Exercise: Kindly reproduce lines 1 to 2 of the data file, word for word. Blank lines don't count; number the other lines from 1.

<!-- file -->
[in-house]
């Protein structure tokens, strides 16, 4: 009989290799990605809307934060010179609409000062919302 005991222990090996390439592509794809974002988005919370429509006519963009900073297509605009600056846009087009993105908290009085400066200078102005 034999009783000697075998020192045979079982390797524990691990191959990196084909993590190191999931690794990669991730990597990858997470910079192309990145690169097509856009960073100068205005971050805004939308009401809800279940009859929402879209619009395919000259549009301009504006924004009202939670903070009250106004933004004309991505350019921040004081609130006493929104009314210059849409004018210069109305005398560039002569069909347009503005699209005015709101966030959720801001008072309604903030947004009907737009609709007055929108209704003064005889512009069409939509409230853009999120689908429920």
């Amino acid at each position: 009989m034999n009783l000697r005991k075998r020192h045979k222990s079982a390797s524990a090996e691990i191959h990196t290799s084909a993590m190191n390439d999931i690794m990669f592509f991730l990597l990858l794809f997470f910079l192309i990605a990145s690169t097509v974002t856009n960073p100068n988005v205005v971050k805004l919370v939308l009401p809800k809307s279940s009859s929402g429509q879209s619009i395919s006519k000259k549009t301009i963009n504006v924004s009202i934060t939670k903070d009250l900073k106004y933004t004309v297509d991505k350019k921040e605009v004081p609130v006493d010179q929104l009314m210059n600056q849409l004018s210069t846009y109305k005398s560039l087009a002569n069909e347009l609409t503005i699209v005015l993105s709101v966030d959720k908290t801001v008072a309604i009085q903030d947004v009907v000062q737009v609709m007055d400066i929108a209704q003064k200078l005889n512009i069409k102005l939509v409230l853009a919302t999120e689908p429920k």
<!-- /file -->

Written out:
[in-house]
């Protein structure tokens, strides 16, 4: 009989290799990605809307934060010179609409000062919302 005991222990090996390439592509794809974002988005919370429509006519963009900073297509605009600056846009087009993105908290009085400066200078102005 034999009783000697075998020192045979079982390797524990691990191959990196084909993590190191999931690794990669991730990597990858997470910079192309990145690169097509856009960073100068205005971050805004939308009401809800279940009859929402879209619009395919000259549009301009504006924004009202939670903070009250106004933004004309991505350019921040004081609130006493929104009314210059849409004018210069109305005398560039002569069909347009503005699209005015709101966030959720801001008072309604903030947004009907737009609709007055929108209704003064005889512009069409939509409230853009999120689908429920």